India

‘6-month clause may not apply to other central police picks’ | India News

NEW DELHI: The ‘technical’ ground that reportedly eliminated senior IPS officials like Rakesh Asthana and YC Modi from the race for the CBI director’s post — minimum sixmonth tenure in service remaining for a DG-level appointment — may not apply to appointments for other central police organisations with official sources insisting that the SC ruling in this regard only applies to state DGP selections.
As per senior IPS officers that TOI spoke to, the Supreme Court’s 2019 ruling that only officers with at least six months left for superannuation be considered for appointment as DGPs pertains exclusively to the state police. A senior government functionary, who didn’t want to be named, endorsed this view. However, TOI has learnt the application of this rule to CBI director’s post was borne out of an interpretation of the SC ruling extending to DG-level posts in Central police organisations as well. This may mean that the same may not be applied to other DG-level posts at the Centre, leaving the CBI director’s appointment as a one-off case.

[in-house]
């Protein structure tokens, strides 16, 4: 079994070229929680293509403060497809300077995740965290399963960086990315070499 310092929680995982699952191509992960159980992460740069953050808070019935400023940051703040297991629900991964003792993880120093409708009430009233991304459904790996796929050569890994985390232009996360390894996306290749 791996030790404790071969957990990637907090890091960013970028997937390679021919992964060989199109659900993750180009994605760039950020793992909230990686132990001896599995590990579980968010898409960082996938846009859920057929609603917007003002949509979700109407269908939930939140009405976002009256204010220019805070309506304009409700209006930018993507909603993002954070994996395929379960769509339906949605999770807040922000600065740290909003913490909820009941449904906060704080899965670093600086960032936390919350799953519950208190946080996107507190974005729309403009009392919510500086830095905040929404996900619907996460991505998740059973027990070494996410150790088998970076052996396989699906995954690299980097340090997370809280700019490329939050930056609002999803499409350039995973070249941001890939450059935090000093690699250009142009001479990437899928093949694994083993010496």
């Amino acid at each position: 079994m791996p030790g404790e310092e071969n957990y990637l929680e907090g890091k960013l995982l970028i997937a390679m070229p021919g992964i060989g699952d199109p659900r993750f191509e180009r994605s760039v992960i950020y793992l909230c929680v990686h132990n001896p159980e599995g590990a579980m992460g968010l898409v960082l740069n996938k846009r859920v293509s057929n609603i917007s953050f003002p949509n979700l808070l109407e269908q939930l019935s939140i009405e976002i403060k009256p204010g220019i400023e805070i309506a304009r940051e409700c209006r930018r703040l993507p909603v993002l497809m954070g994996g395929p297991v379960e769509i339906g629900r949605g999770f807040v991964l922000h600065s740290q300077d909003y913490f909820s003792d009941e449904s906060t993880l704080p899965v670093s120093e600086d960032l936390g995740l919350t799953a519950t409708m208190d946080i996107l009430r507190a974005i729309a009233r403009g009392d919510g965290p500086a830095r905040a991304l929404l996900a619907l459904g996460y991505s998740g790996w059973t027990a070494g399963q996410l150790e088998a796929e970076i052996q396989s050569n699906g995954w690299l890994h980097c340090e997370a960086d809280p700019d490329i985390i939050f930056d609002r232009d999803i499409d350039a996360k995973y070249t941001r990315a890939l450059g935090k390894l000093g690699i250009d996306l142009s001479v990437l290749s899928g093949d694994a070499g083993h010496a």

A senior IPS official told TOI that the CBI director’s appointment was as per the process outlined in the Delhi Special Police Establishment Act, in line with the Supreme Court ruling in the Vineet Narain case. “These do not lay down any sixmonth-remainder-service limitation,” said the officer.
As per another police officer, if the same rule were to be applied to top posts in other central police and para-military organisations — RAW, Intelligence Bureau, BSF, CRPF, ITBP, CISF, NSG, etc — many senior IPS officers may lose out on eligibility. “What may make matters worse is that sometimes top posts in central police outfits are not filled up as soon as they become vacant,” the officer pointed out. In most of appointments at helm of central police or para-military organisations, the chosen officers had over six months of tenure left. Both RAW and IB chiefs have a fixed two-year tenure.




Source link

Related Articles

Leave a Reply

Your email address will not be published. Required fields are marked *

Back to top button